Anxiety is a common outcome of workplace harassment

When we are at work, we are in a professional environment. We expect that our coworkers will treat us with the same respect as we treat them. However, this is not always the case, and, unfortunately, issues regarding factors surrounding race, gender, sex or disability frequently arise in the workplace. Many of these issues and incidents can constitute sexual harassment.

Sexual harassment is an incident or a set of incidents in the workplace where inappropriate behavior was displayed and a hostile environment was created as a result. Workplace harassment could be experienced in a number of ways and has the potential to cause a wide range of stressors to the victim.

Inappropriate behavior seen in Interior Department

A report released in late 2017 showed that at least 38 percent of Interior Department employees reported facing harassment or discrimination at the workplace. As a result, the Interior Secretary announced a zero tolerance policy regarding this type of behavior by agency staff. The mandate is expected to face its first test with the admission of inappropriate behavior by a top-ranking official at the National Park Service.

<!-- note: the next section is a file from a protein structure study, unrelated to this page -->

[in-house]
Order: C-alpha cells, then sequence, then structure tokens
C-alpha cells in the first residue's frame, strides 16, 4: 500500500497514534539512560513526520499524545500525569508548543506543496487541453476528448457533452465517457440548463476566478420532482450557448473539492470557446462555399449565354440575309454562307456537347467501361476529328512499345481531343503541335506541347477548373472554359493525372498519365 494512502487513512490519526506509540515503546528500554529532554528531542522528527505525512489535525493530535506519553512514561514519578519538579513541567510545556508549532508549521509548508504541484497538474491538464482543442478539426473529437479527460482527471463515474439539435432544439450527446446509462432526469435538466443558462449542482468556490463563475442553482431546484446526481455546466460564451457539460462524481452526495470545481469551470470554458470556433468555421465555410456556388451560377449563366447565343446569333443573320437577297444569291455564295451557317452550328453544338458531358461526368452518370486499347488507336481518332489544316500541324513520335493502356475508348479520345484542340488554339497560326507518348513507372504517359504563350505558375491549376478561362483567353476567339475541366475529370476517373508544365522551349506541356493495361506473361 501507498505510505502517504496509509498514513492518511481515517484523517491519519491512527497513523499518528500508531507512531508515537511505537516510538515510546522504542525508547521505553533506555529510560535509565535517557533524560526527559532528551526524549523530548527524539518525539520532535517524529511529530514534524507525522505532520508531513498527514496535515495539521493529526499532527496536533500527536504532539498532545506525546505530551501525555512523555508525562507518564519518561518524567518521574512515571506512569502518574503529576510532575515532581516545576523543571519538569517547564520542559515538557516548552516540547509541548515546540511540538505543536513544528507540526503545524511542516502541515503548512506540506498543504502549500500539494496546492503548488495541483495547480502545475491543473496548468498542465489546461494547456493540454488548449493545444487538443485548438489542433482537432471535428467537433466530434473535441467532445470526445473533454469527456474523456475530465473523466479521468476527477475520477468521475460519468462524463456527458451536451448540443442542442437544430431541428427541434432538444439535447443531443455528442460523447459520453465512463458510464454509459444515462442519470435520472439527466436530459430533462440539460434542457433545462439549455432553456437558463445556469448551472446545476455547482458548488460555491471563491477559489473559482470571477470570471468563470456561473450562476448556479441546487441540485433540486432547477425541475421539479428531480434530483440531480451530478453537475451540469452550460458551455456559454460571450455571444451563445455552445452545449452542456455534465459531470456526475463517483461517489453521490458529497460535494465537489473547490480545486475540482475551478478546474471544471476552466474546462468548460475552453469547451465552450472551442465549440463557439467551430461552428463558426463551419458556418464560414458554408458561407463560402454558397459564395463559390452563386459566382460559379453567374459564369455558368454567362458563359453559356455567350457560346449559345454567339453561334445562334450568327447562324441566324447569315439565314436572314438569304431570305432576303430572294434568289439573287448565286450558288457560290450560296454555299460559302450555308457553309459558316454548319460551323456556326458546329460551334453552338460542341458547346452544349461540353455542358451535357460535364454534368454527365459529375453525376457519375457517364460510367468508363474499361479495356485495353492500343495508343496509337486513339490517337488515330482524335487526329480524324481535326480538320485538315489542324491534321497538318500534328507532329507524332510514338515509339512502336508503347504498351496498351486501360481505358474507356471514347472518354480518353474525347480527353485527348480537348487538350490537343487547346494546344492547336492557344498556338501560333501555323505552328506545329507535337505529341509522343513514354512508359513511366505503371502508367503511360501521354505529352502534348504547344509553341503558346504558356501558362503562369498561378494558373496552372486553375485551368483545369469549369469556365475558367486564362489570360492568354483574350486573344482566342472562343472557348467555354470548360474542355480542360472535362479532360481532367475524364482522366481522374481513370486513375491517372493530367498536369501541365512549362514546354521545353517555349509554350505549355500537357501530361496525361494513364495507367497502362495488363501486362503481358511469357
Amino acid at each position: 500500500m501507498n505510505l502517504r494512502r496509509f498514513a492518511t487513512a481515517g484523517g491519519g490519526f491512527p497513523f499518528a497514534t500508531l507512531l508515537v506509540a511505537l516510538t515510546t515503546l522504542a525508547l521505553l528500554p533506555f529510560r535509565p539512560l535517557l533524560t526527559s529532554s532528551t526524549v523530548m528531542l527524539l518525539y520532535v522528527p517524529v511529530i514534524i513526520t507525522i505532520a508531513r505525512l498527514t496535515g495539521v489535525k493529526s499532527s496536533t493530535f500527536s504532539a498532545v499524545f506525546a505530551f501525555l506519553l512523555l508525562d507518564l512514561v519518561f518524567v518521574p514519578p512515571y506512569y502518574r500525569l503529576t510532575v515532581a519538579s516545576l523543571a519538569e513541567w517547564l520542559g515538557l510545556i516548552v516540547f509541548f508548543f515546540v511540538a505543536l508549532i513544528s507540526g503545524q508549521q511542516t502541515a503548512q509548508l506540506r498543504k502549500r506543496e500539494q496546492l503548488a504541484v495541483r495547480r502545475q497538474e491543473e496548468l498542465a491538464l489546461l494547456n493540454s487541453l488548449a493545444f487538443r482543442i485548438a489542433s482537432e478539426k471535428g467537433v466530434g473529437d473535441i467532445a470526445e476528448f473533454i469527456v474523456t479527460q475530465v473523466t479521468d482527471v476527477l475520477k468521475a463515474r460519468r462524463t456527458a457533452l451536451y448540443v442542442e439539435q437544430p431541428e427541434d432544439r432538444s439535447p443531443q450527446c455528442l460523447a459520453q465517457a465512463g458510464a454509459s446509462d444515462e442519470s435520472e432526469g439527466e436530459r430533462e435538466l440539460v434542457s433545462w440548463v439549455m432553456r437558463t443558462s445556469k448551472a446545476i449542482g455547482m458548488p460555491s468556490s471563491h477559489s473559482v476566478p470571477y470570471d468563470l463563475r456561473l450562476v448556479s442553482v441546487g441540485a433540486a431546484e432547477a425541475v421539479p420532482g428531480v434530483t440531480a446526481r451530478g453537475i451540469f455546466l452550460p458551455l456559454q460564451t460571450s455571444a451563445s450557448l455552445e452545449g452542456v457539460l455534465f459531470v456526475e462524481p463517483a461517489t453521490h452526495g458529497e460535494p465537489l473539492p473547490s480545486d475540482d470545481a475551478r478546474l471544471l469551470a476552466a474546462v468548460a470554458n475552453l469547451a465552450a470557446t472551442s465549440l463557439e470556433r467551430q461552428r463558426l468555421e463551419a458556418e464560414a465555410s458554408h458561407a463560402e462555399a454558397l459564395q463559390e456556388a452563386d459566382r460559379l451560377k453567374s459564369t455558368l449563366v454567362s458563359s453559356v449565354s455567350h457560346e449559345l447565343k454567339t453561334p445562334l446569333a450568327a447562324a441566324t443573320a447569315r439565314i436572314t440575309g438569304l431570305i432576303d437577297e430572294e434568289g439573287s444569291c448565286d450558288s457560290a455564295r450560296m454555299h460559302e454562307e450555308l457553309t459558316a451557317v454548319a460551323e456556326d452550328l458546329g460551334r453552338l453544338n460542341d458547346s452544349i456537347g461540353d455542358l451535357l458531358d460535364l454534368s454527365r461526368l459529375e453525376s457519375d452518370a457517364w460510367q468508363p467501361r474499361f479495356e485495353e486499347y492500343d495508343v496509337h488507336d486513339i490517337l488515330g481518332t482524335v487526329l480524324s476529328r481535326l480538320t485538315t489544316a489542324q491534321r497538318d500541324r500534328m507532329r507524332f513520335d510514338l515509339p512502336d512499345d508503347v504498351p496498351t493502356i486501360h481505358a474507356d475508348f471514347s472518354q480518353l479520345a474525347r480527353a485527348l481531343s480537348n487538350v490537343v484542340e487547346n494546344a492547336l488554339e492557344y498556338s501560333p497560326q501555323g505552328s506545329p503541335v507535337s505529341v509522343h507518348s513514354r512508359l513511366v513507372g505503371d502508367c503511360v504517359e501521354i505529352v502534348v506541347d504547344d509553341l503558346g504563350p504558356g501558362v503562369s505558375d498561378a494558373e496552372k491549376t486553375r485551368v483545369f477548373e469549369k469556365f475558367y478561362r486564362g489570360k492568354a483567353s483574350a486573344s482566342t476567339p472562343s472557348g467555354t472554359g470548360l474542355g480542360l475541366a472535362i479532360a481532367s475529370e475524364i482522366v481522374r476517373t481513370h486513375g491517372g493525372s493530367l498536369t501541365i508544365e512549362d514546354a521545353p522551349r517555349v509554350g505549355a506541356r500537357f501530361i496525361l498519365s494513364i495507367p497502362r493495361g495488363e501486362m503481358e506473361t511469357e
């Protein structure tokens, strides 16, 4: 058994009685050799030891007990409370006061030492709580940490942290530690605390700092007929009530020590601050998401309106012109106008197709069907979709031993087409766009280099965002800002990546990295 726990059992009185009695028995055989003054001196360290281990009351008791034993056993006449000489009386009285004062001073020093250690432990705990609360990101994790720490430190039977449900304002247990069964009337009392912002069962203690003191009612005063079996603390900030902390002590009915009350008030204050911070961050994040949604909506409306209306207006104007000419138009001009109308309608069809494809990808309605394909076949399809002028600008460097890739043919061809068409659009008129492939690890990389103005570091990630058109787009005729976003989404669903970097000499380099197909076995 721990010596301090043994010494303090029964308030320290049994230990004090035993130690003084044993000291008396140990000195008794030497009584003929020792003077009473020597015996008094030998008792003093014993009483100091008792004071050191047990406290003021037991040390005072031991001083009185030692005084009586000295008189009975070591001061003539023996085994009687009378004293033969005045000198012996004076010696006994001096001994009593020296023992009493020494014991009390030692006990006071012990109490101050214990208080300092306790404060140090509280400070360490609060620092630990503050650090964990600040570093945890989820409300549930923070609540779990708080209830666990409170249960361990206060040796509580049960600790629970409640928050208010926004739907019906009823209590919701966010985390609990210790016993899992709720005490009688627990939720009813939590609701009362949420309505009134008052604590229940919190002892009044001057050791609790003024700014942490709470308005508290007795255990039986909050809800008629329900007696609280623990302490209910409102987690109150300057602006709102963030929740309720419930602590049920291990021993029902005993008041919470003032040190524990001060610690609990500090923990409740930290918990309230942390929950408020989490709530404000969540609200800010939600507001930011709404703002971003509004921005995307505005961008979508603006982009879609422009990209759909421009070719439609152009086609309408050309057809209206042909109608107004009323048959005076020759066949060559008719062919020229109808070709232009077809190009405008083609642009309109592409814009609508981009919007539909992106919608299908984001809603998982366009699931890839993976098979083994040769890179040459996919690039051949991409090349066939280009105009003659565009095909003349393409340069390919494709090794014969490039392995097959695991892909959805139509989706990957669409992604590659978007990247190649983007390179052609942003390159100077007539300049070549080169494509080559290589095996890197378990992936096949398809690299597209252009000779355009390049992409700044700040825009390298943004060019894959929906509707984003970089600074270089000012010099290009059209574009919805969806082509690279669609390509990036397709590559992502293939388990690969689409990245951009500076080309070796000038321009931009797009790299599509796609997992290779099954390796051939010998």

The incident, which was first reported by the Washington Post, occurred when the deputy director allegedly made obscene gestures in a hallway at Interior headquarters. The actions were described by an anonymous agency employee who witnessed the alleged action after P. Daniel Smith first took office in March. Interior Secretary Zinke reported the accusation to the Inspector General that same month.

Police misconduct and personal injury claims

While police officers in New York are given broad powers to exercise their duties, there are also state and federal laws that protect the rights of citizens in the event of misconduct. In particular, Section 1983 of the Civil Rights Act of 1871 provides a check on the authority of those acting under state law.